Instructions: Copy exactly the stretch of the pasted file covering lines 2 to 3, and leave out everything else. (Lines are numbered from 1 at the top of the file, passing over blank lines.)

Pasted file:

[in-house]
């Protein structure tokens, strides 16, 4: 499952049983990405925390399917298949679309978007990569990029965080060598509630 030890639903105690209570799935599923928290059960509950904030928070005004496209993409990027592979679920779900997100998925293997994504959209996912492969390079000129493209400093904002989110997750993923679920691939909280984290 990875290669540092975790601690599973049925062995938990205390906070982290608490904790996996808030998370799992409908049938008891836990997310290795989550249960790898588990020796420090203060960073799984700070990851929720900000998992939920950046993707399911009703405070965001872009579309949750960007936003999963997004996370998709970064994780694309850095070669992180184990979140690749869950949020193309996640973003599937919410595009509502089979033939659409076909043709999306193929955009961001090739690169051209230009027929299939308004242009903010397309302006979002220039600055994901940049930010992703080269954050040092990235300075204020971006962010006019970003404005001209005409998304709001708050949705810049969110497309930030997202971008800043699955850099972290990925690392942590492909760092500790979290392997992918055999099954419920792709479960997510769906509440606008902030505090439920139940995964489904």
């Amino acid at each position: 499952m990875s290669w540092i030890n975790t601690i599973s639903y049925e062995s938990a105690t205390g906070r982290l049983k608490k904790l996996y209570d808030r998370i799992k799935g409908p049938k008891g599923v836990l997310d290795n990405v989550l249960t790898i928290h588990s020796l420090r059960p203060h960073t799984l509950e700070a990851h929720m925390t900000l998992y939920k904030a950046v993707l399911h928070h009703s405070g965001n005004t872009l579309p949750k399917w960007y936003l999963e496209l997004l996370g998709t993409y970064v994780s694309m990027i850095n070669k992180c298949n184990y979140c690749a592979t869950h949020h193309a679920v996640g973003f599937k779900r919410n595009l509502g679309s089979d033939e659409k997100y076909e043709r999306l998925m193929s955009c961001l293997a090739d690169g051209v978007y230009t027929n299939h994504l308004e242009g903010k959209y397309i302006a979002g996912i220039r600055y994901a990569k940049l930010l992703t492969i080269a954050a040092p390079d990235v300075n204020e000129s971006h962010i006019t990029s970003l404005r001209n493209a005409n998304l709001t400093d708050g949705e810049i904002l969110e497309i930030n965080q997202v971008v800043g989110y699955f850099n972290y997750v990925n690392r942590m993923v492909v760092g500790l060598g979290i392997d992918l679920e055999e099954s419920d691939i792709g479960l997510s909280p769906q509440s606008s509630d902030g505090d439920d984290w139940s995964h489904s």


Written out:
């Protein structure tokens, strides 16, 4: 499952049983990405925390399917298949679309978007990569990029965080060598509630 030890639903105690209570799935599923928290059960509950904030928070005004496209993409990027592979679920779900997100998925293997994504959209996912492969390079000129493209400093904002989110997750993923679920691939909280984290 990875290669540092975790601690599973049925062995938990205390906070982290608490904790996996808030998370799992409908049938008891836990997310290795989550249960790898588990020796420090203060960073799984700070990851929720900000998992939920950046993707399911009703405070965001872009579309949750960007936003999963997004996370998709970064994780694309850095070669992180184990979140690749869950949020193309996640973003599937919410595009509502089979033939659409076909043709999306193929955009961001090739690169051209230009027929299939308004242009903010397309302006979002220039600055994901940049930010992703080269954050040092990235300075204020971006962010006019970003404005001209005409998304709001708050949705810049969110497309930030997202971008800043699955850099972290990925690392942590492909760092500790979290392997992918055999099954419920792709479960997510769906509440606008902030505090439920139940995964489904």
């Amino acid at each position: 499952m990875s290669w540092i030890n975790t601690i599973s639903y049925e062995s938990a105690t205390g906070r982290l049983k608490k904790l996996y209570d808030r998370i799992k799935g409908p049938k008891g599923v836990l997310d290795n990405v989550l249960t790898i928290h588990s020796l420090r059960p203060h960073t799984l509950e700070a990851h929720m925390t900000l998992y939920k904030a950046v993707l399911h928070h009703s405070g965001n005004t872009l579309p949750k399917w960007y936003l999963e496209l997004l996370g998709t993409y970064v994780s694309m990027i850095n070669k992180c298949n184990y979140c690749a592979t869950h949020h193309a679920v996640g973003f599937k779900r919410n595009l509502g679309s089979d033939e659409k997100y076909e043709r999306l998925m193929s955009c961001l293997a090739d690169g051209v978007y230009t027929n299939h994504l308004e242009g903010k959209y397309i302006a979002g996912i220039r600055y994901a990569k940049l930010l992703t492969i080269a954050a040092p390079d990235v300075n204020e000129s971006h962010i006019t990029s970003l404005r001209n493209a005409n998304l709001t400093d708050g949705e810049i904002l969110e497309i930030n965080q997202v971008v800043g989110y699955f850099n972290y997750v990925n690392r942590m993923v492909v760092g500790l060598g979290i392997d992918l679920e055999e099954s419920d691939i792709g479960l997510s909280p769906q509440s606008s509630d902030g505090d439920d984290w139940s995964h489904s």